The science presented appears sound and conclusions well-founded. Comparisons in the Discussion to published works from nearby river mouths extend and strengthen the inferences made here. However, section 5 and 6 are missing a discussion of the broader implications of this work. The role of storm-associated flood events in delivering sediment (including coarse gravels) to the coast, and of high wave energy events transporting those alongshore (particularly along wave-dominated coasts), is well known. Thus, as is, this remains somewhat of a site-specific study: certainly highly appropriate for publication, especially given that this is a relatively understudied region of the world (as are ephemeral fluvial systems in general). But, additional analysis placing these findings in the context or other river and coast dispersal systems would expand the likely audience.
Finally, I note one location where some additional analyses might strengthen the manuscript: in section 5.1, the authors discuss coastal change in terms of the length of beach ridges (berms), and conclude that these record an acceleration in sediment delivery to the basin attributed to enhanced incising due to base-level fall. The conclusions and inferences are sound, but the manuscript contains no evidence of quantification of these changes in sediment delivery. Figure 2d shows the locations of recent paleoshorelines. The authors might consider trying to calculate sediment volume fluxes into these shorelines through time. Subsurface data (ground penetrating radar would likely work well in this environment) could be used to map deposit thickness through time to estimate volumes and properly demonstrate the increase in sediment load. Such an approach would also consider shoreline orientation and thus plan-view estimates of shoreline area built over a given period of time. Moreover, in Lines 585-588, the authors posit that large gravel travel further in more recent years because there is simply more large gravel to move. But, the coast is building out as base level in the Dead Sea falls. So, does shallow nearshore bathymetry play any role here? If the nearshore bathymetry steepens offshore, then wave energy reaching the beach would be expected to increase, thereby increasing the rate of sediment transport and the size of clasts transported. These types of three-dimensional considerations are critical to understanding the processes shaping the coast, and thus be able to relate that to sediment inputs (and upstream incising). These are completely lacking at present. At a minimum, producing a map of progradation rates through time (and assuming progradation of ridges with similar thickness onto a planar antecedent surface) could help to quantify the (assumed?) increase in sediment delivery. This would also fill a substantial gap in the work, in that any depocenter geomorphic analyses are lacking.
Below are largely examples for improvements to writing clarity and precision noted above. However, several are questions and recommendations from specific parts of the manuscript.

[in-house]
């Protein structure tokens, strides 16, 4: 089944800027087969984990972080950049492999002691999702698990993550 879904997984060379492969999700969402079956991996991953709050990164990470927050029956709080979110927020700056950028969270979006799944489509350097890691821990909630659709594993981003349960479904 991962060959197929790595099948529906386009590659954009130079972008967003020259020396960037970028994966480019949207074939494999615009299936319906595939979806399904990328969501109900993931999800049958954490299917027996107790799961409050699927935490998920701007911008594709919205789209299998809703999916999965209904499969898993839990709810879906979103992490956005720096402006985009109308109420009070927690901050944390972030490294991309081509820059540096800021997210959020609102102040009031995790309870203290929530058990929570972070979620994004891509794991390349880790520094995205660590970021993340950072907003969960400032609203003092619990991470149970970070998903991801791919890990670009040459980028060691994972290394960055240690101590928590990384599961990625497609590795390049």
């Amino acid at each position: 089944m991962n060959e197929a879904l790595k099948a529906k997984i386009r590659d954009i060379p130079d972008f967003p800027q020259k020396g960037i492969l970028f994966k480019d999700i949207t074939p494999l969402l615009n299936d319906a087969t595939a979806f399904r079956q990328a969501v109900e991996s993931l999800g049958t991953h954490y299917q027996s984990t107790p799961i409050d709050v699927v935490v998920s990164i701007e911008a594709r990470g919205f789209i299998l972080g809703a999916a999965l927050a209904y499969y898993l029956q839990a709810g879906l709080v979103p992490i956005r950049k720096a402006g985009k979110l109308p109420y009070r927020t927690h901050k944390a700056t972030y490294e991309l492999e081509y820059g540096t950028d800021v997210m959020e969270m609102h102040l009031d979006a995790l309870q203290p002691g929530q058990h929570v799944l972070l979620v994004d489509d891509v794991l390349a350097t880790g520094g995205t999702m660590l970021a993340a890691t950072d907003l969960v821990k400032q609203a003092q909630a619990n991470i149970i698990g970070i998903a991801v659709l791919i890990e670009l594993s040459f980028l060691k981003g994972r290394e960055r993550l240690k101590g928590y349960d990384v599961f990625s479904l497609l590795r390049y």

Lines 79-80: provide examples
Line 97: “nature” is non-quantitative. What does this mean here?
Line 139: comma before “are fossilized” seems unnecessary
Line 167: what is the “heart” of the winter? Be precise.
Line 172: “ARSTs” is not previously defined
Line 225-227: wordy and complex. Consider breaking into multiple sentences and overall shortening.
Line 265: how many is “tens”? Be precise.
Lines 266-268: this is an incomplete sentence. There is no verb.
Lines 306-307: unclear writing and unclear how this conclusion was reached.
Line 478: “lagging” should probably be “lag”
Line 496: what is “L” before “60%”?
Line 562: why are some names in all caps?
Line 582: from where does the estimate that <50% of coarse sediment is submerged underwater originate? How was this calculated? This is important as it comes back to the poor or missing (as described above) estimates of beach volumes that seem to feed directly into the conclusion of accelerated sediment delivery due to downcutting.
Line 583: why is “advanced” in quotes?
Line 643: the name of the study site is misspelled.
Figures are generally excellent. Some minor suggestions are:
New Figure: the authors might consider a new figure to supplement section 2.1.1. A map showing predominant wind and storm conditions (as is common in many climate and paleoclimate studies) would help illustrate this complex system for the reader.
Figure 2: the keys and some other text in (a) and (c) are illegible (dark text on dark blue background). Also, is it accurate to call these geomorphic features along an exposed lake shoreline a “shelf” and “slope”? Those are typically reserved for large-scale continental margin features within marine environments.
Line 383 (Figure 5): it is not clear what the gradient fills illustrate, or why they are gradients of blue and gray. (same comment stands for figures 6, 7, 8, and 9, and associated captions).
Figure 10: some dark text is illegible on dark background. Otherwise, a very nice figure that helps illustrate the different forcings within the drainage basins and along the Sea coast
Figure 13: the light purple, green, and blue shading (0-100 percentile) is very difficult to see. Suggest darkening all.